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Posts Tagged ‘hypatia biography’

Hypatia: Hher Life and Times coverMy writing is drawing some attention. This time it’s my non-fiction collection of essays about Hypatia. A couple of months ago I received an intriguing email from a science radio show. Someone there had heard about my book and thought Hypatia would be a good subject for an interview. Ever eager to promote greater knowledge about this neglected woman scholar, I said yes and sent off a copy of my book. They loved it! Last month I had a lovely conversation with the producer and interviewer. This month the interview is up for your listening pleasure at Science for the People as “Hypatia and Women in STEM” (science, technology, engineering and mathematics). Enjoy!

I had no idea when I pulled these essays and articles together a year and half ago, Hypatia: Her Life and Times would become so popular. I’ve sold copies around the world and it ranks in the top twenty of books on ancient history sold on iTunes (right after Gibbon’s Decline and Fall of the Roman Empire). Hypatia has quite a fan club in cyber space. If you want more information about the book, check out the this page on my web site. Thanks to everyone to who has supported indie publishing by buying and reviewing this book!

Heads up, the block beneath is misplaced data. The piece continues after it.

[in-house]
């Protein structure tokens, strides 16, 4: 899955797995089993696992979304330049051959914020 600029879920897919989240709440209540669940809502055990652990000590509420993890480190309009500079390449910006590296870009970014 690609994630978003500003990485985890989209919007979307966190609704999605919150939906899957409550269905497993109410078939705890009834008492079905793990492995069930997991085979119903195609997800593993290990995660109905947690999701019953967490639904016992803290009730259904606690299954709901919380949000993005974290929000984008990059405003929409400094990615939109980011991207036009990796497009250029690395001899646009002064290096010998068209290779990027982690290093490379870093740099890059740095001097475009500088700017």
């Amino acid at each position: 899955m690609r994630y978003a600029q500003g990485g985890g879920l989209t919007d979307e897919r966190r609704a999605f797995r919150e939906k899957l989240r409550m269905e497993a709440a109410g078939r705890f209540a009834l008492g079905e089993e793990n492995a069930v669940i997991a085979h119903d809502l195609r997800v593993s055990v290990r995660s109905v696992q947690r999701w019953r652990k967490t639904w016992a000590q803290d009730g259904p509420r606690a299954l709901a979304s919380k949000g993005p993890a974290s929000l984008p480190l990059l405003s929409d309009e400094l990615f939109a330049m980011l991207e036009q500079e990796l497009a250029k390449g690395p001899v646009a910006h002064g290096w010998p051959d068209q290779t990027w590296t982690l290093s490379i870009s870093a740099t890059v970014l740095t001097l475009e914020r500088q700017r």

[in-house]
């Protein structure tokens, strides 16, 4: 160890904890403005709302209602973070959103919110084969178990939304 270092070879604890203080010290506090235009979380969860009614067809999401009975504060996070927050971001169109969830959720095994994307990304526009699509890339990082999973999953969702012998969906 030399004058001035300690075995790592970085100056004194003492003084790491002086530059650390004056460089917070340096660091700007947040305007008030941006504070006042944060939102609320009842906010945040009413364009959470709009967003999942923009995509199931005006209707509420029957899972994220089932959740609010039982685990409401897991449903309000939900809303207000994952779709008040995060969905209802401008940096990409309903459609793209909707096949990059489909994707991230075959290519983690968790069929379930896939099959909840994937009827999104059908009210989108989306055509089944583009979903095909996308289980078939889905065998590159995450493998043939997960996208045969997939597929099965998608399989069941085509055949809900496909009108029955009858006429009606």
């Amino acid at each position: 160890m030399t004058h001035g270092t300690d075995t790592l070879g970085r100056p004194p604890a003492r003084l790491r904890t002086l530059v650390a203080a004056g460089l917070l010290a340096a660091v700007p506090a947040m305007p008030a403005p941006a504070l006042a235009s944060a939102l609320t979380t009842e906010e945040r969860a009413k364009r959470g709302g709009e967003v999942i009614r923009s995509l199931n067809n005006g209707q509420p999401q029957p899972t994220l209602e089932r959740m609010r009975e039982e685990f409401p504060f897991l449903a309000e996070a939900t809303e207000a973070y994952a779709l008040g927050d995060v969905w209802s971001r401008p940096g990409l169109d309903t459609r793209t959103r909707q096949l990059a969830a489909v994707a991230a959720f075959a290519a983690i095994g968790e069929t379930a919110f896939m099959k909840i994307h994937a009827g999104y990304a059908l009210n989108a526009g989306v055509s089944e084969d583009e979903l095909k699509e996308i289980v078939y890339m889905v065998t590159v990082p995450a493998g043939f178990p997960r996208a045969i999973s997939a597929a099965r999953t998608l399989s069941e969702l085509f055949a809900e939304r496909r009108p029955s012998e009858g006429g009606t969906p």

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Hypatia: Hher Life and Times coverHypatia of Alexandria.
Who was she? A brilliant young mathematician and scientist, murdered by a religious mob? An aging academic taken out by a rival political party? A sorceress who kept the Prefect and people of Alexandria in thrall through satanic wiles? Did she discover that the earth circled the sun 1000 years before Copernicus or was she merely a gifted geometry teacher?

Hypatia has been the subject of much mythmaking through the centuries. She’s featured in poetry, plays, novels and movies. Many people “quote” her, including one of my favorites: “Fables should be taught as fables, myths as myths, and miracles as poetic fantasies.” I’ve studied Hypatia and her times since 1980. No writing by her has survived. This oft-quoted statement and many others are fabrications—fables—created by modern authors. Ironically, many who champion truth perpetuate a mythical version of Hypatia’s life and words. This collection of essays pulls back the curtain and lets the reader see the real Hypatia, a remarkable woman in her own right. I’m sure, like me, you’ll find Hypatia needs no embellishment to be a heroine. (more…)

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